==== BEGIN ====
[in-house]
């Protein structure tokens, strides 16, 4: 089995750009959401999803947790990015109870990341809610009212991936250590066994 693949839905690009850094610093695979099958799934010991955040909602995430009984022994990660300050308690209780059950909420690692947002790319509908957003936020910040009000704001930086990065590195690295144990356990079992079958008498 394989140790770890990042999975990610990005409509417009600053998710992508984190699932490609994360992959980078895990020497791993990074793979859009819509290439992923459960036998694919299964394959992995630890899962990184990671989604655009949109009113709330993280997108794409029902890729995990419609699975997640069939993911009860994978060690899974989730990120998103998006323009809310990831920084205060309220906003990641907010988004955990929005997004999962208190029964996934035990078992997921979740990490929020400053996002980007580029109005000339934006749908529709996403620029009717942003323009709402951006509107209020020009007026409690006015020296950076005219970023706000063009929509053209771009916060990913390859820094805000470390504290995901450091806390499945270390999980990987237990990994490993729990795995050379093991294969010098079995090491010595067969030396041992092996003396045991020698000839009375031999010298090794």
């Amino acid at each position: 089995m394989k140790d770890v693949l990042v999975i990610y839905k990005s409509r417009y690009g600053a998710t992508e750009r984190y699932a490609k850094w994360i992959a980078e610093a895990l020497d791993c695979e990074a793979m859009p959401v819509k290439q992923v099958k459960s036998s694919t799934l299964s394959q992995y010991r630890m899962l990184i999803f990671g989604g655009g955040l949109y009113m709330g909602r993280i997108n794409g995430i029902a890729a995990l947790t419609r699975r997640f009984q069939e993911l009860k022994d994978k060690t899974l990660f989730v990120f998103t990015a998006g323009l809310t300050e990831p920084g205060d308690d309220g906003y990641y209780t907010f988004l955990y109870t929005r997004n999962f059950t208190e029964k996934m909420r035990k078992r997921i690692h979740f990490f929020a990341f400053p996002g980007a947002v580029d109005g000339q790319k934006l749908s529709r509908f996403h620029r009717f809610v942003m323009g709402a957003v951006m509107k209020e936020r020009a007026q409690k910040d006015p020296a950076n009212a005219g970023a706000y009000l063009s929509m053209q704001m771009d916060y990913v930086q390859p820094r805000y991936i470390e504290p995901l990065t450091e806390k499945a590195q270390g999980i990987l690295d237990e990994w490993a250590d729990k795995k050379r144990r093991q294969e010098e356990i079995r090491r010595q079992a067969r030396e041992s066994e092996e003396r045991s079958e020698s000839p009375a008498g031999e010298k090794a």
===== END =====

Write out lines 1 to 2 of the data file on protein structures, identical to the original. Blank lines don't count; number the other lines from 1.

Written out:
[in-house]
């Protein structure tokens, strides 16, 4: 089995750009959401999803947790990015109870990341809610009212991936250590066994 693949839905690009850094610093695979099958799934010991955040909602995430009984022994990660300050308690209780059950909420690692947002790319509908957003936020910040009000704001930086990065590195690295144990356990079992079958008498 394989140790770890990042999975990610990005409509417009600053998710992508984190699932490609994360992959980078895990020497791993990074793979859009819509290439992923459960036998694919299964394959992995630890899962990184990671989604655009949109009113709330993280997108794409029902890729995990419609699975997640069939993911009860994978060690899974989730990120998103998006323009809310990831920084205060309220906003990641907010988004955990929005997004999962208190029964996934035990078992997921979740990490929020400053996002980007580029109005000339934006749908529709996403620029009717942003323009709402951006509107209020020009007026409690006015020296950076005219970023706000063009929509053209771009916060990913390859820094805000470390504290995901450091806390499945270390999980990987237990990994490993729990795995050379093991294969010098079995090491010595067969030396041992092996003396045991020698000839009375031999010298090794």